“When we look at net metering, this is a structural incentive. It’s not a financial incentive. So there’s really no impact to the ratepayer,” Julian Dash, of Clean Economy Development, said at the hearing. “If you use 500 kilowatt hours a month of electricity, but if you produce 250 kilowatt hours of solar, you’re just going to be charged the remaining 250 kilowatt hours. It just nets out your bill. We’re not asking the ratepayers to subsidize anything.”
The legislation also allows companies such as SolarCity, Sunrun and other third-party financiers to lease solar arrays to homeowners and businesses, bringing Rhode Island law in line with 26 other states, including Massachusetts, Connecticut and New York. SolarCity is active in Rhode Island, but under current law is able to offer only a loan program. Leasing allows more people to install solar panels by removing the hefty upfront costs, which can be an impediment to some.
Chris Kearns, chief of program development for the state Office of Energy Resources, said the net metering and third-party financing provisions were among the energy measures that were of critical importance to the Raimondo administration. He called the legislation “far-reaching in terms of improving the state’s clean energy economy.”
“We view this legislation as a great step forward,” he said in an interview.
The bill, which is set to go into effect once the governor signs it into law, also:
— Extends the Renewable Energy Fund to 2022. The fund, which is supported by a small surcharge on electric ratepayers in Rhode Island, is used to provide grants and loans to businesses, municipalities and homeowners to install renewable-energy systems. According to the General Assembly, over the past three years, the fund has issued $9 million in loans and grants and leveraged $21 million in capital funds for projects.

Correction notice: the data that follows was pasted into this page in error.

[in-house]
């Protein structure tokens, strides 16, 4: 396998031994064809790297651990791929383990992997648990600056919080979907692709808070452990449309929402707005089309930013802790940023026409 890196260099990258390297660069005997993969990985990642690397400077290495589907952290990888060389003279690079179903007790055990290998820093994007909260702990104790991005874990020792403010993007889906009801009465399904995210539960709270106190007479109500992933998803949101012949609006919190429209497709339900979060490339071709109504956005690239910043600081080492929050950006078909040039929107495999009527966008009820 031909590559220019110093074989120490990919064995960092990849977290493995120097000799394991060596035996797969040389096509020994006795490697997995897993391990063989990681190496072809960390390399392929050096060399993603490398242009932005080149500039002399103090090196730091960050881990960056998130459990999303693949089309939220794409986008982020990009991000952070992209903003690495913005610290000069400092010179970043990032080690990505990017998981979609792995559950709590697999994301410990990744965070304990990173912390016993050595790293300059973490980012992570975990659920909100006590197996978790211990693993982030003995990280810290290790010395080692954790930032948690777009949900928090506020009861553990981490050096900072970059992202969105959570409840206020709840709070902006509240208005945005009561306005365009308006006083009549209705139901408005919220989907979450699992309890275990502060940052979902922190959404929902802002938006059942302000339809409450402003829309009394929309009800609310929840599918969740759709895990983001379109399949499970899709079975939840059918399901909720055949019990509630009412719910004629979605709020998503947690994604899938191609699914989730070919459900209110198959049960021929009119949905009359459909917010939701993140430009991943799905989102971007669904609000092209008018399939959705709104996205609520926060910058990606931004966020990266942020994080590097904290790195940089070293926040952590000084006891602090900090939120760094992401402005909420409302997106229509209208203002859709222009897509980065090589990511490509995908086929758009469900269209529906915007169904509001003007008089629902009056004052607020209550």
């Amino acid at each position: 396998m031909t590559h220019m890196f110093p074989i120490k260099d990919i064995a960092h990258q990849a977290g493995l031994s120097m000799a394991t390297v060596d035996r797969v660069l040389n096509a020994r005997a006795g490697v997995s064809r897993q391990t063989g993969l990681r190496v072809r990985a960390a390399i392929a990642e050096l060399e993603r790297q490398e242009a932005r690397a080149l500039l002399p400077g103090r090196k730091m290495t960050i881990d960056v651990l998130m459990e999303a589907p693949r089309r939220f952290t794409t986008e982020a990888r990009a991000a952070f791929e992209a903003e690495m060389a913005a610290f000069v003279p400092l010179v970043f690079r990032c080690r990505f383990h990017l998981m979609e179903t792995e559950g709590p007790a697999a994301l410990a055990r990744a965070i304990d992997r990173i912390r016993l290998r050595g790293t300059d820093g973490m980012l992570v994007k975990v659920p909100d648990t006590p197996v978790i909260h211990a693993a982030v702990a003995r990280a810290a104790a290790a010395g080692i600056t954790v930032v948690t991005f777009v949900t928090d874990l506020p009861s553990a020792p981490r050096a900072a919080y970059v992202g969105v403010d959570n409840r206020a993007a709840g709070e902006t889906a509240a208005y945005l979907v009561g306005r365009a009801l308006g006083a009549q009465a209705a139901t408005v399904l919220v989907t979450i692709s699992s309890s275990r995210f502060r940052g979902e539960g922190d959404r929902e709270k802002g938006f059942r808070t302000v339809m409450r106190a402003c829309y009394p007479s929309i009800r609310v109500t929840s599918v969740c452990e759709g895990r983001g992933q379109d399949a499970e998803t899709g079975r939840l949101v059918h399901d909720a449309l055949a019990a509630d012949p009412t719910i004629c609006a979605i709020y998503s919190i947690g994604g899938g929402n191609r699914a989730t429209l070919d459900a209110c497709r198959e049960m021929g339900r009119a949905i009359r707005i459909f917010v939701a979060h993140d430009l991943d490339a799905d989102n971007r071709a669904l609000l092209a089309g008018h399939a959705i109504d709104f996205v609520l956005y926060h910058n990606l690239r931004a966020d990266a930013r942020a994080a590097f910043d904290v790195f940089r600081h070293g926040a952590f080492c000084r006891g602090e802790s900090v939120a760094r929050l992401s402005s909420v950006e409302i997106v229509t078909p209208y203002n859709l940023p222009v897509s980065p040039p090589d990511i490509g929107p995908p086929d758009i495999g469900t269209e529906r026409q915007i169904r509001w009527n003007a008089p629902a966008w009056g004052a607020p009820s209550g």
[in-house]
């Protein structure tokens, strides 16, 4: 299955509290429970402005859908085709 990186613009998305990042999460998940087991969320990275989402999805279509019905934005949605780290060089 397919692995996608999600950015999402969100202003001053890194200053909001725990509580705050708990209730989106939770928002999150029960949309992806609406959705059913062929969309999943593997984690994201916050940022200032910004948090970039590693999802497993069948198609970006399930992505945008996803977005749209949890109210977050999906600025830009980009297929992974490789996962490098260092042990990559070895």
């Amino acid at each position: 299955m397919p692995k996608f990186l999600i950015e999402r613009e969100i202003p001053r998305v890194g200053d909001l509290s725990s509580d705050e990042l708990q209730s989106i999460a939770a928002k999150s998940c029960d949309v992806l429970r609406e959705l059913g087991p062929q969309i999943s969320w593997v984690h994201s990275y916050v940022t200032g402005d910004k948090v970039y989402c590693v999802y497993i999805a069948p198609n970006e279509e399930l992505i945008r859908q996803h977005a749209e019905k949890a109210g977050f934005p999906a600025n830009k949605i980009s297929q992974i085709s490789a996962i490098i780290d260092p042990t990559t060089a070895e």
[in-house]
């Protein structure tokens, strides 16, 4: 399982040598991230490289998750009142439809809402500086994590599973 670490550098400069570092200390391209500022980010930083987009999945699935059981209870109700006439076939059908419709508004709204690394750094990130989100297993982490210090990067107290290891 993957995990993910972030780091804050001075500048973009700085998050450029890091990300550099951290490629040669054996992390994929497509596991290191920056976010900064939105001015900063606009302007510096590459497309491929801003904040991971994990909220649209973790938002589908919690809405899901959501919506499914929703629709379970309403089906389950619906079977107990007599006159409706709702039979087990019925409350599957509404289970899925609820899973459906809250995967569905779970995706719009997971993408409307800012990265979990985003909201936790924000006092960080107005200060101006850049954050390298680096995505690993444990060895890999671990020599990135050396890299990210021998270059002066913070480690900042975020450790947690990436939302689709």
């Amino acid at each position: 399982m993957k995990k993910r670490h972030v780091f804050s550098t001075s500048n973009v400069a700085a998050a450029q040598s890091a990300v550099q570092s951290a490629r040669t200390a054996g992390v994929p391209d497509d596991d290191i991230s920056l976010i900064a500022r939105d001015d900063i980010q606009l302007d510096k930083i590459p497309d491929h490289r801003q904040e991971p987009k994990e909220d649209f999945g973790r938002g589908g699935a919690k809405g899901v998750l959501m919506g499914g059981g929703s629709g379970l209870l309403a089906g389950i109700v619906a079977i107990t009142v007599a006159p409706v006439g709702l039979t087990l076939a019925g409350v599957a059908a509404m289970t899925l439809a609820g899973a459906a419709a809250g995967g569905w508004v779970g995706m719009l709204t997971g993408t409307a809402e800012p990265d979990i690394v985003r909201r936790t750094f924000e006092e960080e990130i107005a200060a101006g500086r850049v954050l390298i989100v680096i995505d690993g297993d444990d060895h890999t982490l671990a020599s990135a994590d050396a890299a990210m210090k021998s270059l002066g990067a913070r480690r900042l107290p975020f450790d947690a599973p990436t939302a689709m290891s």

— Directs the Office of Energy Resources to work with the Rhode Island Public Expenditure Council, the Rhode Island League of Cities and Towns and municipal tax assessors to come up with a property tax for new renewable energy systems by Nov. 30. A recent state Supreme Court decision determined that wind turbines are tax-exempt as manufacturing equipment, but cities and towns can still assess a tax on the land they occupy. Kearns said this change was also one of the governor’s priorities because it brings more predictability to the market.
— Allows multi-family homes that share the same roof to participate in the state Renewable Energy Growth Program, an initiative that sets prices for the sale of energy to National Grid. This and other related changes can be implemented next year rather than in 2019 as was scheduled under the original 2014 law.
The legislation was introduced in the House by Rep. Deborah Ruggiero, D-Jamestown, Middletown, and in the Senate by Sen. William J. Conley Jr., D-East Providence, Pawtucket.
“These are great ways to incentivize the development of more small renewable energy generation projects, and they help continue the expansion of our clean energy industries at the same time,” Conley said in a statement.
|Wind Watch relies entirely
on User Contributions